Do I approve the painting as it progresses?
Yes. You and Sue will communicate throughout the process. Sue begins by drawing her subject in pencil, and then sends you a progress photo for your approval. Several progress photos can be sent in the course of creating a painting. Sue sends you a photo of the completed painting.

  • Framing


How should my print be framed?
Should my framer use glass, plexiglass or non-reflective glass?
How much space should be allowed around the print for the mount board?
What colour mount board should my framer use?
Should my framer use an inner mount board?
How wide should the mount boards be?
What kind of frame moulding should I choose?

 

How should my print be framed?
It is very important for your print to be “Conservation Framed”. This method utilises acid-free board, tape and glue. Any reputable framer will know about Conservation Framing. The two enemies of any artwork are acid and UV rays from the sun. Standard board, standard sticky tape and glue have a high acid content, which can destroy a painting or print.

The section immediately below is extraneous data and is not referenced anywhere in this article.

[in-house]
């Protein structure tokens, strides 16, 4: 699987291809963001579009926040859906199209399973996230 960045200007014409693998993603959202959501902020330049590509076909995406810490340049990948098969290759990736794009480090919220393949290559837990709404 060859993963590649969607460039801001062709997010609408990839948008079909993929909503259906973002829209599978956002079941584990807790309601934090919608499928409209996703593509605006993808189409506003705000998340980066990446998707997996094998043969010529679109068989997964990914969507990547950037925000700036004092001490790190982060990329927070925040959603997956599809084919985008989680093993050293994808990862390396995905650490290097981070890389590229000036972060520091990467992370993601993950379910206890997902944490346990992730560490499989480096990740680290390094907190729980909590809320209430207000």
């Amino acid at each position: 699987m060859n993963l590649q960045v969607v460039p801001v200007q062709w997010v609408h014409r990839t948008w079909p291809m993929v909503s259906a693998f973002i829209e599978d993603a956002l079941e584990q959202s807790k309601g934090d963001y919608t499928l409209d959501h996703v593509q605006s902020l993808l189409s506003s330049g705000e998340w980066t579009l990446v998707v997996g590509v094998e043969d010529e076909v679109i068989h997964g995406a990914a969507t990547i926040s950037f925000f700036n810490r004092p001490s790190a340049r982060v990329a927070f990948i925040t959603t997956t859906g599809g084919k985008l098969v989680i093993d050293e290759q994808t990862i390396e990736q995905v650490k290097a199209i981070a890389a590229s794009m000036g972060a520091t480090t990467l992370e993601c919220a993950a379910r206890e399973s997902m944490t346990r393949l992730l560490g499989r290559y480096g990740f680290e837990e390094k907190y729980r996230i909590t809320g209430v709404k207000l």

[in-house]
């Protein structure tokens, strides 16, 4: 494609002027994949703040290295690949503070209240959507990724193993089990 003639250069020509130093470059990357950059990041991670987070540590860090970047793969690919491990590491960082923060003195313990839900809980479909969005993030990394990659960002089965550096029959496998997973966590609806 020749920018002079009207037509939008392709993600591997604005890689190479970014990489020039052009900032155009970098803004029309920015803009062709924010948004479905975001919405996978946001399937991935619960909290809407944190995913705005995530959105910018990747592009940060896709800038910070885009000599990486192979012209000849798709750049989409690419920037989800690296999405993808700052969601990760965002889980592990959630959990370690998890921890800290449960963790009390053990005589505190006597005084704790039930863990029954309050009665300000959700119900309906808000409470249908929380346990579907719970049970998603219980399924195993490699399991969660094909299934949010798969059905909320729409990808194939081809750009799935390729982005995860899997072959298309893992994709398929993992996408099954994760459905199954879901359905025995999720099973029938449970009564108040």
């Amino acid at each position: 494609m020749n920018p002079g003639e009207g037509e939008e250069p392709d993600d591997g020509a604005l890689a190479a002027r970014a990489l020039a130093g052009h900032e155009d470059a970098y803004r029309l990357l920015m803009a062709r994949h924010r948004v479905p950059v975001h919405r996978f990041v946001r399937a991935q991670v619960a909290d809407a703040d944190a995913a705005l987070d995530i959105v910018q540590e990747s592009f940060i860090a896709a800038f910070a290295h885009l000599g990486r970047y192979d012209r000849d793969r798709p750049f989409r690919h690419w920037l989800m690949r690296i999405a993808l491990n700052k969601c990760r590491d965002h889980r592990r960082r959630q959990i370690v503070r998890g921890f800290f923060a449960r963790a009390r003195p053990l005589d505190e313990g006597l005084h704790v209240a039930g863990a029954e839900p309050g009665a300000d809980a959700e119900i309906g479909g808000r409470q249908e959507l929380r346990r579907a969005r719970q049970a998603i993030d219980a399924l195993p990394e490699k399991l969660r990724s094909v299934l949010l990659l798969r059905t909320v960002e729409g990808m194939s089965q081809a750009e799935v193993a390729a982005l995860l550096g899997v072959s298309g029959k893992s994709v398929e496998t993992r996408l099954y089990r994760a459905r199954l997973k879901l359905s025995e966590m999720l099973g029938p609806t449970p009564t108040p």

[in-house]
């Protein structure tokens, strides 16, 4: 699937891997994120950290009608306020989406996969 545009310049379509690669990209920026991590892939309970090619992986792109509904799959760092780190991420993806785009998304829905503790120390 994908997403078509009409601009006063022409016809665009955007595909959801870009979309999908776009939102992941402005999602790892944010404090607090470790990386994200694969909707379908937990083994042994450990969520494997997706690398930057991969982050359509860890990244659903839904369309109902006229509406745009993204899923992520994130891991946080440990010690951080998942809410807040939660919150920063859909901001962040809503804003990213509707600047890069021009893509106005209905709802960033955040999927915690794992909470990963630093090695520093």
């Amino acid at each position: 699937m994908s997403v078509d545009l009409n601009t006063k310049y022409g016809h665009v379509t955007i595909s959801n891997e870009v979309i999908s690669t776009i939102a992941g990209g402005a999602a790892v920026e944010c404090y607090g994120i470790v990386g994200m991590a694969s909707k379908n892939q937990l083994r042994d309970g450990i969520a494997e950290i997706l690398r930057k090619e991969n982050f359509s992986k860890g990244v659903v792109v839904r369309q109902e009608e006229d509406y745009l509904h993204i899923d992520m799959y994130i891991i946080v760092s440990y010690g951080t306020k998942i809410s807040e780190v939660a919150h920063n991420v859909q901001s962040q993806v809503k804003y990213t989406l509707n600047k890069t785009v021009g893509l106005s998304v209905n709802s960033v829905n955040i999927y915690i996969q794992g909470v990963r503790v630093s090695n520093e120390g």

Should my framer use glass, plexiglass or non-reflective glass?
Glass is my first choice, then plexiglass. Watercolour paintings should NEVER, EVER be framed with non-reflective glass – it just deadens the natural luminosity of a watercolour.

How much space should be allowed around the print for the mount board?
It is customary to leave a small margin of white space between the printed area and the edge of the framing mount board (approximately 1cm). This margin of white space is where the signature and number of the print appear. This doesn’t apply to original paintings.

 

What colour mount board should my framer use?
I recommend an off-white colour, as close to the actual print paper as possible.

 

Should my framer use an inner mount board?
Because several of my paintings and prints have no “background”, it looks good to have a dark inner – a width of about 1cm – surrounding the print. This can be in the form of a dark mount board, or a slip.

How wide should the mount boards be?
Please allow the print to breathe! The paintings and prints are shown to their best advantage with a surrounding mount board of about 10cm (4 inches) or more.

 

What kind of frame moulding should I choose?